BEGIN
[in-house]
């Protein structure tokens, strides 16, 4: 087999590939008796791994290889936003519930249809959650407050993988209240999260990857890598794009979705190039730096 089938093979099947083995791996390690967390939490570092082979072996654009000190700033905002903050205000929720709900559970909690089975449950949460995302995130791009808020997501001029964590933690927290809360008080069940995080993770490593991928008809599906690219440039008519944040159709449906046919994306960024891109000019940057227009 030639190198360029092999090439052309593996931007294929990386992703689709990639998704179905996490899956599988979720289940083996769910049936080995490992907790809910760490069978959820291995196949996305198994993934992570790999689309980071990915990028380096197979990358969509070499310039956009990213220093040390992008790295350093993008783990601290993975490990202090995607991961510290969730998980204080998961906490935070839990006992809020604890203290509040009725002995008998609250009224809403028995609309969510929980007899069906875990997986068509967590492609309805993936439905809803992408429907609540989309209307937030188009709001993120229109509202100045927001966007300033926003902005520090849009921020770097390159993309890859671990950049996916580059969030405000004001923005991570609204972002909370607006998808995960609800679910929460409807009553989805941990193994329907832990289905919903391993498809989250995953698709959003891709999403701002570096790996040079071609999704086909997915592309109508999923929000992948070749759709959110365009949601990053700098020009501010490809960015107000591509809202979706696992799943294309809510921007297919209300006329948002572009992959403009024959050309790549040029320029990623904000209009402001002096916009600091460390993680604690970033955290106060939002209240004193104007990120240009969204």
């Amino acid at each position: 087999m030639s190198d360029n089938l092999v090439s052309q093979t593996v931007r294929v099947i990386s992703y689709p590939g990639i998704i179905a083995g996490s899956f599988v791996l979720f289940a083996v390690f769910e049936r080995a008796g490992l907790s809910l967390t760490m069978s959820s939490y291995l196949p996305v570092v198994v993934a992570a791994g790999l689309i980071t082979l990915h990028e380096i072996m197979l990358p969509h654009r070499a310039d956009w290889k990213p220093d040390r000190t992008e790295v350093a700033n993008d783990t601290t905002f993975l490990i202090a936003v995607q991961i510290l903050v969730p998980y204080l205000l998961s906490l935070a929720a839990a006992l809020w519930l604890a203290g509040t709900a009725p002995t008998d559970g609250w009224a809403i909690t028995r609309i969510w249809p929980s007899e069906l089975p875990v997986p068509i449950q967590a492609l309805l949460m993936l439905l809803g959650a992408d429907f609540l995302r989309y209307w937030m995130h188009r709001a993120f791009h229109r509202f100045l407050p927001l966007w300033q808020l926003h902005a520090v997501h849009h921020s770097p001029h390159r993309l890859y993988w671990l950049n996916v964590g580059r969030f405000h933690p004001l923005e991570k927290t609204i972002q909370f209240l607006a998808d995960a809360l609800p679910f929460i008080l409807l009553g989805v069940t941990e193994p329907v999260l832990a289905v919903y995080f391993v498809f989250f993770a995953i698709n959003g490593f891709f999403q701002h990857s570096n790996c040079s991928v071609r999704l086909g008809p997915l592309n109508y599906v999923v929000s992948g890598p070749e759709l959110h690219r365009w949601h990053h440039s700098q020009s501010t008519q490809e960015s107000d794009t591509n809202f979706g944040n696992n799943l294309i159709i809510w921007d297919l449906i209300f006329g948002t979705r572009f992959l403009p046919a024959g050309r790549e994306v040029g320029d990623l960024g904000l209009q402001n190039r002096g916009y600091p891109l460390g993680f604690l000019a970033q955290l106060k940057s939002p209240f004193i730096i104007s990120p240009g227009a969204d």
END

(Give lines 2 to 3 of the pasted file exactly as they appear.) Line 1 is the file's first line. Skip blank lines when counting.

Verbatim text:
């Protein structure tokens, strides 16, 4: 087999590939008796791994290889936003519930249809959650407050993988209240999260990857890598794009979705190039730096 089938093979099947083995791996390690967390939490570092082979072996654009000190700033905002903050205000929720709900559970909690089975449950949460995302995130791009808020997501001029964590933690927290809360008080069940995080993770490593991928008809599906690219440039008519944040159709449906046919994306960024891109000019940057227009 030639190198360029092999090439052309593996931007294929990386992703689709990639998704179905996490899956599988979720289940083996769910049936080995490992907790809910760490069978959820291995196949996305198994993934992570790999689309980071990915990028380096197979990358969509070499310039956009990213220093040390992008790295350093993008783990601290993975490990202090995607991961510290969730998980204080998961906490935070839990006992809020604890203290509040009725002995008998609250009224809403028995609309969510929980007899069906875990997986068509967590492609309805993936439905809803992408429907609540989309209307937030188009709001993120229109509202100045927001966007300033926003902005520090849009921020770097390159993309890859671990950049996916580059969030405000004001923005991570609204972002909370607006998808995960609800679910929460409807009553989805941990193994329907832990289905919903391993498809989250995953698709959003891709999403701002570096790996040079071609999704086909997915592309109508999923929000992948070749759709959110365009949601990053700098020009501010490809960015107000591509809202979706696992799943294309809510921007297919209300006329948002572009992959403009024959050309790549040029320029990623904000209009402001002096916009600091460390993680604690970033955290106060939002209240004193104007990120240009969204």
């Amino acid at each position: 087999m030639s190198d360029n089938l092999v090439s052309q093979t593996v931007r294929v099947i990386s992703y689709p590939g990639i998704i179905a083995g996490s899956f599988v791996l979720f289940a083996v390690f769910e049936r080995a008796g490992l907790s809910l967390t760490m069978s959820s939490y291995l196949p996305v570092v198994v993934a992570a791994g790999l689309i980071t082979l990915h990028e380096i072996m197979l990358p969509h654009r070499a310039d956009w290889k990213p220093d040390r000190t992008e790295v350093a700033n993008d783990t601290t905002f993975l490990i202090a936003v995607q991961i510290l903050v969730p998980y204080l205000l998961s906490l935070a929720a839990a006992l809020w519930l604890a203290g509040t709900a009725p002995t008998d559970g609250w009224a809403i909690t028995r609309i969510w249809p929980s007899e069906l089975p875990v997986p068509i449950q967590a492609l309805l949460m993936l439905l809803g959650a992408d429907f609540l995302r989309y209307w937030m995130h188009r709001a993120f791009h229109r509202f100045l407050p927001l966007w300033q808020l926003h902005a520090v997501h849009h921020s770097p001029h390159r993309l890859y993988w671990l950049n996916v964590g580059r969030f405000h933690p004001l923005e991570k927290t609204i972002q909370f209240l607006a998808d995960a809360l609800p679910f929460i008080l409807l009553g989805v069940t941990e193994p329907v999260l832990a289905v919903y995080f391993v498809f989250f993770a995953i698709n959003g490593f891709f999403q701002h990857s570096n790996c040079s991928v071609r999704l086909g008809p997915l592309n109508y599906v999923v929000s992948g890598p070749e759709l959110h690219r365009w949601h990053h440039s700098q020009s501010t008519q490809e960015s107000d794009t591509n809202f979706g944040n696992n799943l294309i159709i809510w921007d297919l449906i209300f006329g948002t979705r572009f992959l403009p046919a024959g050309r790549e994306v040029g320029d990623l960024g904000l209009q402001n190039r002096g916009y600091p891109l460390g993680f604690l000019a970033q955290l106060k940057s939002p209240f004193i730096i104007s990120p240009g227009a969204d």